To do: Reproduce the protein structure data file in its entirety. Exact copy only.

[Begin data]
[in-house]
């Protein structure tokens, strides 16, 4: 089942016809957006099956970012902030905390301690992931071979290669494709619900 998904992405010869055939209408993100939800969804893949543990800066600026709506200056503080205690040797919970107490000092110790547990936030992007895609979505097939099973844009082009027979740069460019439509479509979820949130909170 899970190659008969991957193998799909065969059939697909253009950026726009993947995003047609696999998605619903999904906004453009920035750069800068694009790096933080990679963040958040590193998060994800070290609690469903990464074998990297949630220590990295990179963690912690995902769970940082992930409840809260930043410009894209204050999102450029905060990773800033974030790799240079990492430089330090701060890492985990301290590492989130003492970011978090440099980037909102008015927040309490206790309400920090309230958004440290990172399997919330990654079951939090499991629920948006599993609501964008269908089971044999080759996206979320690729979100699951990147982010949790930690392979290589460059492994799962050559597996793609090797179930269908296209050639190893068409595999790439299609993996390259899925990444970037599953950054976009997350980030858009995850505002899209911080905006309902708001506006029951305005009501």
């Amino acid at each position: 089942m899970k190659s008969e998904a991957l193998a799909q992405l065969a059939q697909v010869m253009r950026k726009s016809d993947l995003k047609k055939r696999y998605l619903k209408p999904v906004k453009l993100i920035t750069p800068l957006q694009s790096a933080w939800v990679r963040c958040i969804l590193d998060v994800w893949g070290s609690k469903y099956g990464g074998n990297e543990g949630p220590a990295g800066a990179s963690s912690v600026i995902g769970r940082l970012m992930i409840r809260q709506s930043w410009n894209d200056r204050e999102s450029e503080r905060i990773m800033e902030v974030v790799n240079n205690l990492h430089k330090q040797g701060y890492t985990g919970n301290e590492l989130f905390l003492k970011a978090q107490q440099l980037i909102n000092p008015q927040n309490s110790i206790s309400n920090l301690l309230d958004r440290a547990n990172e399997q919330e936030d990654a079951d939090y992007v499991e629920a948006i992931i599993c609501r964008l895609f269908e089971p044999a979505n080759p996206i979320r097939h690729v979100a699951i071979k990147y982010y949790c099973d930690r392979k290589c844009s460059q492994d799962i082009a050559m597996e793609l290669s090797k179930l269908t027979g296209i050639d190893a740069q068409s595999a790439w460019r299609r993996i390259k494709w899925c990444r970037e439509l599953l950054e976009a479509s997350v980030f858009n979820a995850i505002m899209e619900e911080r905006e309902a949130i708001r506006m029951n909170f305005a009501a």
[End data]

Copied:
[in-house]
């Protein structure tokens, strides 16, 4: 089942016809957006099956970012902030905390301690992931071979290669494709619900 998904992405010869055939209408993100939800969804893949543990800066600026709506200056503080205690040797919970107490000092110790547990936030992007895609979505097939099973844009082009027979740069460019439509479509979820949130909170 899970190659008969991957193998799909065969059939697909253009950026726009993947995003047609696999998605619903999904906004453009920035750069800068694009790096933080990679963040958040590193998060994800070290609690469903990464074998990297949630220590990295990179963690912690995902769970940082992930409840809260930043410009894209204050999102450029905060990773800033974030790799240079990492430089330090701060890492985990301290590492989130003492970011978090440099980037909102008015927040309490206790309400920090309230958004440290990172399997919330990654079951939090499991629920948006599993609501964008269908089971044999080759996206979320690729979100699951990147982010949790930690392979290589460059492994799962050559597996793609090797179930269908296209050639190893068409595999790439299609993996390259899925990444970037599953950054976009997350980030858009995850505002899209911080905006309902708001506006029951305005009501």
């Amino acid at each position: 089942m899970k190659s008969e998904a991957l193998a799909q992405l065969a059939q697909v010869m253009r950026k726009s016809d993947l995003k047609k055939r696999y998605l619903k209408p999904v906004k453009l993100i920035t750069p800068l957006q694009s790096a933080w939800v990679r963040c958040i969804l590193d998060v994800w893949g070290s609690k469903y099956g990464g074998n990297e543990g949630p220590a990295g800066a990179s963690s912690v600026i995902g769970r940082l970012m992930i409840r809260q709506s930043w410009n894209d200056r204050e999102s450029e503080r905060i990773m800033e902030v974030v790799n240079n205690l990492h430089k330090q040797g701060y890492t985990g919970n301290e590492l989130f905390l003492k970011a978090q107490q440099l980037i909102n000092p008015q927040n309490s110790i206790s309400n920090l301690l309230d958004r440290a547990n990172e399997q919330e936030d990654a079951d939090y992007v499991e629920a948006i992931i599993c609501r964008l895609f269908e089971p044999a979505n080759p996206i979320r097939h690729v979100a699951i071979k990147y982010y949790c099973d930690r392979k290589c844009s460059q492994d799962i082009a050559m597996e793609l290669s090797k179930l269908t027979g296209i050639d190893a740069q068409s595999a790439w460019r299609r993996i390259k494709w899925c990444r970037e439509l599953l950054e976009a479509s997350v980030f858009n979820a995850i505002m899209e619900e911080r905006e309902a949130i708001r506006m029951n909170f305005a009501a």